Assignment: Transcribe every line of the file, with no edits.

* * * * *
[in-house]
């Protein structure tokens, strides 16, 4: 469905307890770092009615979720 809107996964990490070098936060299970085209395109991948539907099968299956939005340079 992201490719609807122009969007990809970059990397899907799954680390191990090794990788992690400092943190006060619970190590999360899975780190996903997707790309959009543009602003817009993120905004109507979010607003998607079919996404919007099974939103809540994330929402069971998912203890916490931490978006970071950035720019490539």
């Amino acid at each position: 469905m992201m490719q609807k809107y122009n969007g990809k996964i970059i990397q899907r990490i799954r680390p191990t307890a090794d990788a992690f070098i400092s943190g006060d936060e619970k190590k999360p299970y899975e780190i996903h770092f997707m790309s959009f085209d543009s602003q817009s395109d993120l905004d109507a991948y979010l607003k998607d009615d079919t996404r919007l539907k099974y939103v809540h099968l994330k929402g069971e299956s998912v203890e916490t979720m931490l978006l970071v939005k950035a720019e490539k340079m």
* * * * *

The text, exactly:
[in-house]
């Protein structure tokens, strides 16, 4: 469905307890770092009615979720 809107996964990490070098936060299970085209395109991948539907099968299956939005340079 992201490719609807122009969007990809970059990397899907799954680390191990090794990788992690400092943190006060619970190590999360899975780190996903997707790309959009543009602003817009993120905004109507979010607003998607079919996404919007099974939103809540994330929402069971998912203890916490931490978006970071950035720019490539």
């Amino acid at each position: 469905m992201m490719q609807k809107y122009n969007g990809k996964i970059i990397q899907r990490i799954r680390p191990t307890a090794d990788a992690f070098i400092s943190g006060d936060e619970k190590k999360p299970y899975e780190i996903h770092f997707m790309s959009f085209d543009s602003q817009s395109d993120l905004d109507a991948y979010l607003k998607d009615d079919t996404r919007l539907k099974y939103v809540h099968l994330k929402g069971e299956s998912v203890e916490t979720m931490l978006l970071v939005k950035a720019e490539k340079m």